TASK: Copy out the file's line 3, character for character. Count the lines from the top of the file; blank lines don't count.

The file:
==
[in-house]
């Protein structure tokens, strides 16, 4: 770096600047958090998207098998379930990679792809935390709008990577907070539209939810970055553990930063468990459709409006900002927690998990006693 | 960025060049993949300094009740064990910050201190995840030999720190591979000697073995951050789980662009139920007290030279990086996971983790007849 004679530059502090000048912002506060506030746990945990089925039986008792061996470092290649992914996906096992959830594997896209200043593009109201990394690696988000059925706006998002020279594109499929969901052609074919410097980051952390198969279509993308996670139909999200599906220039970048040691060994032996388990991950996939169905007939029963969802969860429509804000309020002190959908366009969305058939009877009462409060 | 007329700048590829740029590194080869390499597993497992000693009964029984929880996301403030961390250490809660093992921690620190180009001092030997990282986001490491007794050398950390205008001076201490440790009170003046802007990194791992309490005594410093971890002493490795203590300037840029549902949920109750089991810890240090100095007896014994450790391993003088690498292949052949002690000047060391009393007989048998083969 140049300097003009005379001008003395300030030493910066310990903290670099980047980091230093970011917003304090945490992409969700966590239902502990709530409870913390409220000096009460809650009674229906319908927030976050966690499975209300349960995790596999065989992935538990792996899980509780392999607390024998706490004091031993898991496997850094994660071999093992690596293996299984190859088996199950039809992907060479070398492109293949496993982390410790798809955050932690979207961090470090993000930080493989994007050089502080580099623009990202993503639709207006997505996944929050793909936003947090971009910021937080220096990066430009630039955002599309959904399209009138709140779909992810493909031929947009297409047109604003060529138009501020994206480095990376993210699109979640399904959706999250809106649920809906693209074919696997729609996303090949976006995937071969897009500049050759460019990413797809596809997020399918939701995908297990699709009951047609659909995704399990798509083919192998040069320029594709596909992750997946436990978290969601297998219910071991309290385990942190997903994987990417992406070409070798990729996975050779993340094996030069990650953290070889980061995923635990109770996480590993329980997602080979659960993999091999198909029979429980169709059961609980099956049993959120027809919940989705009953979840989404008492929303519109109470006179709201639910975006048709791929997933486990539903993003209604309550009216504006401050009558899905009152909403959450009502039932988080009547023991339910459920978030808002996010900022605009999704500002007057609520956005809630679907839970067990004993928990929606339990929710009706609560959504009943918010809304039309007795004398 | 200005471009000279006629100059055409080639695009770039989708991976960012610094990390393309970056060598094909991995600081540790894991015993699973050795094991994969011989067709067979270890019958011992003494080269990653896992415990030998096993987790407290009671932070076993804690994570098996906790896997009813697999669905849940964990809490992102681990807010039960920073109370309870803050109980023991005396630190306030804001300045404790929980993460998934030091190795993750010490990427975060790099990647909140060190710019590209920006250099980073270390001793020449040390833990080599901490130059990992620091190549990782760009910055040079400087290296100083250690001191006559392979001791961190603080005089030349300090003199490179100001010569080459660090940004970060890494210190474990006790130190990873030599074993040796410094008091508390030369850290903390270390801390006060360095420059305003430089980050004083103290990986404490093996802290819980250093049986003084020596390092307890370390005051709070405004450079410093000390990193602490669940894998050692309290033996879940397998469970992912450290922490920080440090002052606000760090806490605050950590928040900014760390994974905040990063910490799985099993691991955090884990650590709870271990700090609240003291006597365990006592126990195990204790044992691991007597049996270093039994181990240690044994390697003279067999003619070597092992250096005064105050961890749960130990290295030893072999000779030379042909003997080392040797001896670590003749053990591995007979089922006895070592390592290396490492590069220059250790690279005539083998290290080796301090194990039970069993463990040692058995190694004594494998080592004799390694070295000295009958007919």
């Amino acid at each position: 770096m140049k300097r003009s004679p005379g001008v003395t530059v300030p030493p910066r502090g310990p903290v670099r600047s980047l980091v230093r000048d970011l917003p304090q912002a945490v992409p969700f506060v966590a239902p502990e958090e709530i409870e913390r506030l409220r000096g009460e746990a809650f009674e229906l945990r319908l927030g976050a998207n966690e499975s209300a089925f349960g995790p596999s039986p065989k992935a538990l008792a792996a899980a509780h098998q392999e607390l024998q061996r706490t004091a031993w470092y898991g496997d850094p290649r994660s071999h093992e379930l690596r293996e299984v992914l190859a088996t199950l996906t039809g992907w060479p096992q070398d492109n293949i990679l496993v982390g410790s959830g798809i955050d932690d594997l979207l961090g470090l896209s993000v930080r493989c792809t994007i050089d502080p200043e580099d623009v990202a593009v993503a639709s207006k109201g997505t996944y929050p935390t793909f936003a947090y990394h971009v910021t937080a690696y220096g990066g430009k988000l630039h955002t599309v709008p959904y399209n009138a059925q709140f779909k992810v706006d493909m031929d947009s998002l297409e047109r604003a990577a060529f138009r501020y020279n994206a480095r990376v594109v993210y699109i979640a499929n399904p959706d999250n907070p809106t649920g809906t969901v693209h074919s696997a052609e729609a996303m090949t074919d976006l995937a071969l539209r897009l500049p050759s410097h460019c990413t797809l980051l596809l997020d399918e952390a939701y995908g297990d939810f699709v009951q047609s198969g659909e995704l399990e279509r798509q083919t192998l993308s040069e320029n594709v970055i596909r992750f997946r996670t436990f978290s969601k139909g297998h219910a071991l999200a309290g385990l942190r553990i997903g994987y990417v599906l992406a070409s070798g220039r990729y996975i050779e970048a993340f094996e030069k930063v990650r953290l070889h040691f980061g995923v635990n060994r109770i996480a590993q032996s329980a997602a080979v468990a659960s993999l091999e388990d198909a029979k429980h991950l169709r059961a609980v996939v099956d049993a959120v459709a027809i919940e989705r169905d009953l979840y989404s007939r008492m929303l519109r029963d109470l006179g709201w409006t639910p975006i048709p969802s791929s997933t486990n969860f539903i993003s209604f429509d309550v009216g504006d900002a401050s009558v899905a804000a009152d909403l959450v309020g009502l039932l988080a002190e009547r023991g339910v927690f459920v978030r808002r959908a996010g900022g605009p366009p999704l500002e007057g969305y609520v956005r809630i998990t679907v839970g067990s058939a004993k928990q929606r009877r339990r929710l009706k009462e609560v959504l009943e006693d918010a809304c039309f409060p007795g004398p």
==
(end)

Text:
């Amino acid at each position: 770096m140049k300097r003009s004679p005379g001008v003395t530059v300030p030493p910066r502090g310990p903290v670099r600047s980047l980091v230093r000048d970011l917003p304090q912002a945490v992409p969700f506060v966590a239902p502990e958090e709530i409870e913390r506030l409220r000096g009460e746990a809650f009674e229906l945990r319908l927030g976050a998207n966690e499975s209300a089925f349960g995790p596999s039986p065989k992935a538990l008792a792996a899980a509780h098998q392999e607390l024998q061996r706490t004091a031993w470092y898991g496997d850094p290649r994660s071999h093992e379930l690596r293996e299984v992914l190859a088996t199950l996906t039809g992907w060479p096992q070398d492109n293949i990679l496993v982390g410790s959830g798809i955050d932690d594997l979207l961090g470090l896209s993000v930080r493989c792809t994007i050089d502080p200043e580099d623009v990202a593009v993503a639709s207006k109201g997505t996944y929050p935390t793909f936003a947090y990394h971009v910021t937080a690696y220096g990066g430009k988000l630039h955002t599309v709008p959904y399209n009138a059925q709140f779909k992810v706006d493909m031929d947009s998002l297409e047109r604003a990577a060529f138009r501020y020279n994206a480095r990376v594109v993210y699109i979640a499929n399904p959706d999250n907070p809106t649920g809906t969901v693209h074919s696997a052609e729609a996303m090949t074919d976006l995937a071969l539209r897009l500049p050759s410097h460019c990413t797809l980051l596809l997020d399918e952390a939701y995908g297990d939810f699709v009951q047609s198969g659909e995704l399990e279509r798509q083919t192998l993308s040069e320029n594709v970055i596909r992750f997946r996670t436990f978290s969601k139909g297998h219910a071991l999200a309290g385990l942190r553990i997903g994987y990417v599906l992406a070409s070798g220039r990729y996975i050779e970048a993340f094996e030069k930063v990650r953290l070889h040691f980061g995923v635990n060994r109770i996480a590993q032996s329980a997602a080979v468990a659960s993999l091999e388990d198909a029979k429980h991950l169709r059961a609980v996939v099956d049993a959120v459709a027809i919940e989705r169905d009953l979840y989404s007939r008492m929303l519109r029963d109470l006179g709201w409006t639910p975006i048709p969802s791929s997933t486990n969860f539903i993003s209604f429509d309550v009216g504006d900002a401050s009558v899905a804000a009152d909403l959450v309020g009502l039932l988080a002190e009547r023991g339910v927690f459920v978030r808002r959908a996010g900022g605009p366009p999704l500002e007057g969305y609520v956005r809630i998990t679907v839970g067990s058939a004993k928990q929606r009877r339990r929710l009706k009462e609560v959504l009943e006693d918010a809304c039309f409060p007795g004398p």